To support the processing of chip transactions, an EMV-enabled terminal is required with a reader designed for chip cards. Vantiv offers a variety of POS terminals that can process EMV chip cards.
What changes during checkout with a chip-enabled terminal?
Using a chip card at check-out isn’t that much different than a traditional magnetic swipe card. At the point of sale, there are two main changes:
- Instead of swiping the card, the customer will insert the card into the reader
- With standard EMV processing, the card will remain in the reader for the duration of the transaction (not required for “quick chip” solutions, see section below)
This process is sometimes referred to as “dipping.” During the dip, the card and terminal conduct a dialog to identify processing restrictions, perform risk analysis and generate the dynamic data. If the transaction is to be authorized online, the data is sent to the issuer who verifies the legitimacy of the card and generates a transaction response. The response may then be validated by the card. The the process can take a bit more time than a simple swipe so the customer should be prompted to remove their card when the process has completed. However, with quick chip implementations, much of this time lag can be eliminated.
Is there’s no more swiping, can EMV cards only be “dipped”?
Not necessarily. Chip-enabled terminals are backwards compatible with mag-swipe processing so cards from issuers that have not converted to chip yet can still be supported. Likewise, chip cards will continue to have a magnetic stripe on the back of them so they can be used with magnetic-swipe only terminals.
In addition, some chip cards come equipped with near field communication (NFC) compatibility, which is the same technology used for mobile payment systems like Apple Pay and Google Pay. Instead of dipping, these cards can be tapped at POS terminals.
Chip cards that support both dipping and tapping are referred to as “dual interface cards.” Internationally, contactless has gained significant momentum over the last several years with dual interface cards responsible for a large percentage of the transaction volume. Issuers in the U.S. are just starting to provide cardholders with dual interface cards, but given the speed and convenience of tapping, merchants and customers can both expect to see more NFC-enabled cards in the not too distant future.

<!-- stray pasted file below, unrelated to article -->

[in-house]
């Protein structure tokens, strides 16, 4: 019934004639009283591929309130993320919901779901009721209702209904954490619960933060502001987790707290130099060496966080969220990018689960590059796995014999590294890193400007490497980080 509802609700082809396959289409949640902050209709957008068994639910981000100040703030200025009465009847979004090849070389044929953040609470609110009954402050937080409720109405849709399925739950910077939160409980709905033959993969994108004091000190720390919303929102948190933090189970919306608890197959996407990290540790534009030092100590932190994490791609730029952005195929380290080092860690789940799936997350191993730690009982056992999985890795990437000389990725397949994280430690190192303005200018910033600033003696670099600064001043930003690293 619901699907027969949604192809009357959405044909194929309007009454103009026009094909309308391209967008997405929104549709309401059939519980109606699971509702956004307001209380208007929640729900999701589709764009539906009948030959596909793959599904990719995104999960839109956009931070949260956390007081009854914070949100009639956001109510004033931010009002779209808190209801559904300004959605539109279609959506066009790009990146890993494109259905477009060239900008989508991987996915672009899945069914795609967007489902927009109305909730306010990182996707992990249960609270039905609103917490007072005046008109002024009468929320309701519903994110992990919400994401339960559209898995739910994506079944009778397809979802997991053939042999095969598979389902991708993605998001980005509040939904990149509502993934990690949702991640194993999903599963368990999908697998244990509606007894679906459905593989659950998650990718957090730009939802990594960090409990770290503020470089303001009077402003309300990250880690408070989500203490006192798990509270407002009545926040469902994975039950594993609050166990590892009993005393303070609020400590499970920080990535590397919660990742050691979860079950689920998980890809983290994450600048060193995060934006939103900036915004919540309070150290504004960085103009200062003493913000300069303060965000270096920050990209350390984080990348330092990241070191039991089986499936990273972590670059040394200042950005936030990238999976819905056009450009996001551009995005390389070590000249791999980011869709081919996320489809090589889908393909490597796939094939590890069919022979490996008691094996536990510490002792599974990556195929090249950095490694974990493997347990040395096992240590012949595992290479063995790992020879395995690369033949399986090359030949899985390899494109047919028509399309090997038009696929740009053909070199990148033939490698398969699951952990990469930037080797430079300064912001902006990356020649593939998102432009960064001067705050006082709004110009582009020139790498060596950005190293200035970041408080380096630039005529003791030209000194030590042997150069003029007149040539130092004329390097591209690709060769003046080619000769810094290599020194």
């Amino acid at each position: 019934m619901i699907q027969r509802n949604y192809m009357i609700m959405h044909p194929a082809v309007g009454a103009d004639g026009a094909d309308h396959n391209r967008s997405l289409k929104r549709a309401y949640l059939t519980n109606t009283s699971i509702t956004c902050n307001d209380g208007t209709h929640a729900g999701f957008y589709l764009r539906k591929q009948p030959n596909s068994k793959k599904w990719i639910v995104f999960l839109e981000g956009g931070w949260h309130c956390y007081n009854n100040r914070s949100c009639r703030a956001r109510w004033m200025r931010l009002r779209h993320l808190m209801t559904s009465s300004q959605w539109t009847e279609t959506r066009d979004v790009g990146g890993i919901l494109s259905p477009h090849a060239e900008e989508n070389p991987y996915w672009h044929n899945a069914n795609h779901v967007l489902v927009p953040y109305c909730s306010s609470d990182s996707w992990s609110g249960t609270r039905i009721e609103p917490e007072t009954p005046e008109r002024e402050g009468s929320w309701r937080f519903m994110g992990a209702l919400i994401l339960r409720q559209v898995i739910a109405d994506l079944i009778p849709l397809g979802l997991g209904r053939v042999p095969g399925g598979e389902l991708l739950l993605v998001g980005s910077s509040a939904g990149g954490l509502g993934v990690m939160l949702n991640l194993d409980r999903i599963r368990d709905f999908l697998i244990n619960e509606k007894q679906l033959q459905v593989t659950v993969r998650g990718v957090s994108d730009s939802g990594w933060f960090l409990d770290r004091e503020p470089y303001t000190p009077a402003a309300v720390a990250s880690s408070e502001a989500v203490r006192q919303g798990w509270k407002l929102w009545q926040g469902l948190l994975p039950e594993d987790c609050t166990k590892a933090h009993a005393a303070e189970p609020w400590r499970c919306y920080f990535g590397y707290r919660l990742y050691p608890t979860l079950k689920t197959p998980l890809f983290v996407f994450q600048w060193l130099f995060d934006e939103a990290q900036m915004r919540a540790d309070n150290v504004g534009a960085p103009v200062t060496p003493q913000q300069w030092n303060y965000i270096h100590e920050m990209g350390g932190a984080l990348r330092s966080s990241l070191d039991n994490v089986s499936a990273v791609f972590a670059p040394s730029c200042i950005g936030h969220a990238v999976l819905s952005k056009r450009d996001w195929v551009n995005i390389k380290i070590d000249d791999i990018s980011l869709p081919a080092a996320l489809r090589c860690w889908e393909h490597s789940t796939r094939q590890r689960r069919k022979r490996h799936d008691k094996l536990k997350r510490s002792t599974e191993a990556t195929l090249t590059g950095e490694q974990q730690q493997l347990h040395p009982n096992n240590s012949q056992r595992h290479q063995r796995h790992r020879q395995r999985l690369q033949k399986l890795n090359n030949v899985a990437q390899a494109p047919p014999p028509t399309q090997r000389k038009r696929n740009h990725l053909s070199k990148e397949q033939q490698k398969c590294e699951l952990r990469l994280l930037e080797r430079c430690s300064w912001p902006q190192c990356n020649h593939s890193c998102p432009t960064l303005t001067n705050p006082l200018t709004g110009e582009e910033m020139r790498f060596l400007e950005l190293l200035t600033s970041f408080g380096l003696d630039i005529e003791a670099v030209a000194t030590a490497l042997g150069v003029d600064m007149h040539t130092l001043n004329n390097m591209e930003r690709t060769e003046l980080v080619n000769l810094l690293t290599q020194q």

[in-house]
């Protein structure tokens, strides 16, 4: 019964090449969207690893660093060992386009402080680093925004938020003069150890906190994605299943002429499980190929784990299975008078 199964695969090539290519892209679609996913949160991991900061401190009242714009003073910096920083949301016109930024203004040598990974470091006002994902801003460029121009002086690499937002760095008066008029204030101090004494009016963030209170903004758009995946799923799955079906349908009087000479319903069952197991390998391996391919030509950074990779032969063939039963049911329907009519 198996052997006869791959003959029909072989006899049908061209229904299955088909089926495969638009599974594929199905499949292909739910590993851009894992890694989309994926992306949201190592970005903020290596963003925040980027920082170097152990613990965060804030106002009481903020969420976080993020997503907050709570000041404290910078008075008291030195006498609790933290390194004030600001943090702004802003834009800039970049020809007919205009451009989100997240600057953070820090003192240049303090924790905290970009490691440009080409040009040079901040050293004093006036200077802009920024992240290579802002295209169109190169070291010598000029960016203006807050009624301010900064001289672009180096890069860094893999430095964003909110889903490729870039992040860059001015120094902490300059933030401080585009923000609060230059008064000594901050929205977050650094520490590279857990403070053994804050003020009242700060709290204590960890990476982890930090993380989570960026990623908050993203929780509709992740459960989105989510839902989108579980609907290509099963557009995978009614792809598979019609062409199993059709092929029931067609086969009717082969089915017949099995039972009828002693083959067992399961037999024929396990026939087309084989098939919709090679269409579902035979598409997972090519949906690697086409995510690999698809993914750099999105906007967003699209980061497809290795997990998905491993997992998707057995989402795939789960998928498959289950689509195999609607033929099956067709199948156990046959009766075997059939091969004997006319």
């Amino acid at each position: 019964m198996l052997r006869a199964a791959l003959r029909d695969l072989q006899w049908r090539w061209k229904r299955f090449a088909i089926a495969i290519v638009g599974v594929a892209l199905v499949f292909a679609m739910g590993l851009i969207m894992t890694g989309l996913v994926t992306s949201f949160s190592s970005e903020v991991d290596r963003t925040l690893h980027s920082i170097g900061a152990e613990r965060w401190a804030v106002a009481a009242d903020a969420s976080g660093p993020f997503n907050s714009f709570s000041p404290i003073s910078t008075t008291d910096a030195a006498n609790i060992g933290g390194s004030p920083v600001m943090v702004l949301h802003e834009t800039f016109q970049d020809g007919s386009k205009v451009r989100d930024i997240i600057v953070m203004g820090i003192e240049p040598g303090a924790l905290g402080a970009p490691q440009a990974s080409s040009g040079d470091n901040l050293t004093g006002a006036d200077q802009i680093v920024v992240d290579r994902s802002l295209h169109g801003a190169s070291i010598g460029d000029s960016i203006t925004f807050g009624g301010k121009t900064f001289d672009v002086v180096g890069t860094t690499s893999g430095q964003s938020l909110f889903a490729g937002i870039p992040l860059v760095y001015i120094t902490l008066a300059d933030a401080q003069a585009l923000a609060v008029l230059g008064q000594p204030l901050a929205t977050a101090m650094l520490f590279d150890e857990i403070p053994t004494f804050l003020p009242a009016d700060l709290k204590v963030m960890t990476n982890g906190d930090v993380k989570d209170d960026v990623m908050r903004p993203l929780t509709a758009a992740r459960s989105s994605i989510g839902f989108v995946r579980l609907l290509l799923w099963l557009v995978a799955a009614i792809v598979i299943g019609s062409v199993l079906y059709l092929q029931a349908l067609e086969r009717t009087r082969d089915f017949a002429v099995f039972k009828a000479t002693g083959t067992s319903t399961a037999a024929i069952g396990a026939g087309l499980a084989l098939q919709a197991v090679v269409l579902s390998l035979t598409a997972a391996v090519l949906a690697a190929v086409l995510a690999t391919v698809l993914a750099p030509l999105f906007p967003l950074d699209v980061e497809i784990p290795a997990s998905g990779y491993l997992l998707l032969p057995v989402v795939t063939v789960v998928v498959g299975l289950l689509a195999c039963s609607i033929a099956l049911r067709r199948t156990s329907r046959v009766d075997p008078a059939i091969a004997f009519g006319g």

How can I improve the customer experience at the terminal?
Customers who are unfamiliar with the new process may insert the card and then immediately try to remove it from the reader, or they may forget that their card is in the reader and leave it behind. Merchants should be prepared for a potential increase in the number of cards left behind by customers.
Cardholder prompting on the terminal is key to ensuring a smooth checkout experience. A clean display layout with simple prompts can help guide the cardholder through the experience. Eliminate unnecessary prompts where possible. To reduce the number of cards left in terminals, consider not printing the cardholder’s receipt until after the card has been removed from the card reader. Another option is to have the terminal to produce an audible beep when the card should be removed. However, the tone and volume of the beep should not be such as to make the cardholder think they have done something wrong and cause confusion. Training employees on new chip processes is perhaps the most critical element to ensuring a smooth customer experience.
Will the magnetic stripe reader eventually be removed from chip terminals?
For the foreseeable future, magnetic stripe readers will continue to be a feature on chip-enabled terminals. This allows the terminals to continue processing transactions from the existing base of magnetic stripe cards in the market and also support fallback transactions.
Do chip transactions take longer to authorize than magnetic stripe transactions?